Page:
Is Tinder Addictive?

Tinder logo
Getty Images for Billboard / Getty Images

Tinder is a relatively new addition to the world of cybersex. It is often described as a form of online dating, but dating is not necessarily part of the process. Rather, tinder is an app that provides a picture and minimal information about a large group of participants, and users can decide whether they "like" each one or not, simply by swiping the screen to the left or right. Each time a person is "liked," their smartphone lets them know. If they "like" the person back, the two participants can be connected through their phones, which can lead to further communication, and potentially, a real life meeting involving dating and/or sex.

Compulsive Swiping

Online commentary about tinder has indicated that many users of the app find it addictive, describing the compulsion to spend hours each day swiping through pictures, and of course, gaining instant gratification from the "likes" they receive. While there are no studies indicating whether tinder addiction could actually develop into a recognized disorder, it shares much in common with both sex addiction and video game addiction. The combination of these two addictive behaviors in one gives it potential to be highly addictive, although it is unclear whether it is actually harmful in and of itself.

Connections to Sex Addiction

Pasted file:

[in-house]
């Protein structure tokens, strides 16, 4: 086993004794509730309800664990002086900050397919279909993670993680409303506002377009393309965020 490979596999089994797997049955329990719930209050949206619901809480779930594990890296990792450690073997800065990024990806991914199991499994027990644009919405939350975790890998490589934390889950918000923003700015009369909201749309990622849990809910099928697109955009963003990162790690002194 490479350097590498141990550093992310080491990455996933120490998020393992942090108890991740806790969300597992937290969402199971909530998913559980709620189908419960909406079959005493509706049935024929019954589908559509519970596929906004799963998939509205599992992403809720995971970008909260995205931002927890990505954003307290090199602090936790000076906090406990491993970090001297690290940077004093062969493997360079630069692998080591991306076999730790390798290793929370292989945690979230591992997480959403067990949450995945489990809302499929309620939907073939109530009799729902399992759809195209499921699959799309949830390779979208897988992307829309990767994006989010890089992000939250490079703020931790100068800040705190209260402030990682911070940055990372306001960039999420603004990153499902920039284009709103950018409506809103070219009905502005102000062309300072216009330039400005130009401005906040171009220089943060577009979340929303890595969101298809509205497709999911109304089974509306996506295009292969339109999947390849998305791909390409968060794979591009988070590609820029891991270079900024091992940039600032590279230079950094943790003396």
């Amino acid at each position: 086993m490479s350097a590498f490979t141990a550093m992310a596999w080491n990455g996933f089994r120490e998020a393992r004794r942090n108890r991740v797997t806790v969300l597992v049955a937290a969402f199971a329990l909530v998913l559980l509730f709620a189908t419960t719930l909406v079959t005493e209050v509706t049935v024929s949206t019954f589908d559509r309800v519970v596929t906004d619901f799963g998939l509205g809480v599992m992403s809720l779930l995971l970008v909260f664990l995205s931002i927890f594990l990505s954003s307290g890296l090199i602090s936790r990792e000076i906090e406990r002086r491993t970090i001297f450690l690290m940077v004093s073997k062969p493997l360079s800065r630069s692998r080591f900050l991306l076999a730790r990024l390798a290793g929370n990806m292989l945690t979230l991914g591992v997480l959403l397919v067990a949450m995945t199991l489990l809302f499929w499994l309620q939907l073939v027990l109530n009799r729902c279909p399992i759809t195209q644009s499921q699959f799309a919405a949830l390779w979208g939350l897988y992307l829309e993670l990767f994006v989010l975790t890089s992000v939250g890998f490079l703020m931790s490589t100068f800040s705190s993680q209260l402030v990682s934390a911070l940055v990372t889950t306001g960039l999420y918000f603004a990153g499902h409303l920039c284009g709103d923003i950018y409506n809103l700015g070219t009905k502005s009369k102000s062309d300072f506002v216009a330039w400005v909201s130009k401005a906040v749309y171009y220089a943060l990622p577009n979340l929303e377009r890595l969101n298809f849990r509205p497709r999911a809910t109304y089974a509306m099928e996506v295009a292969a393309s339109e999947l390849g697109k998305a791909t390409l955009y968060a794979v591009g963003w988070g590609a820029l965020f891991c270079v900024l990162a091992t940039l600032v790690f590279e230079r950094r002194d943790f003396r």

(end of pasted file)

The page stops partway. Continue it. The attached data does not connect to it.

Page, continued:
The similarities shared with sex addiction are related to the repetitive nature of the exposure to sexually provocative content. While the face shots that people post of themselves, which form the basis of the initial judgement for others to "like" or not, are not sexually explicit, anecdotal reports in non-scientific articles published in Marie Claire and Vanity Fair, indicate that sexting between participants is common, both in terms of messages inviting sexual contact, and sexually explicit images. Being exposed to numerous sexual images leads to tolerance -- a classic symptom of addiction, where more and more of what was initially exciting and pleasurable is needed to get the same effect.

Participants also report having large numbers of sexual partners through tinder. While it is unclear whether the stories being reported actually represent reality, or whether the number of partners most tinder users pair up with is exaggerated, is unknown. Other than the constant positive reinforcement of being "liked," it is hard to believe that there is much incentive for women to continue to use tinder as a way of meeting potential partners, given the disrespectful and unsatisfying experiences that are reported, unless they are exploiting the process as a form of sex work. However, compulsive seeking of large numbers of sexual partners, even in the face of unsatisfying and problematic experiences, is a hallmark of some types of cybersex user.

Connections to Video Game Addiction

Some have speculated that the appeal of tinder is more aligned with video game addiction and that compulsive tinder use is, in fact, simply another type of video game addiction. Taryn Hilin, for example, argues that tinder addicts are simply hooked on the game-like reinforcement, and provides an interesting case, supported by interviews with experts.

Jury's Out

However, for a behavior to be addictive, it not only has to be compulsive, to the point where users feel unable to control the behavior, but it also has to be continued in the face of negative consequences. Without credible research to answer this question, it is unclear whether people continue to use the app once it has become harmful to them personally. It is also unclear whether tinder is more harmful than other ways of initiating casual sex.

Was this page helpful?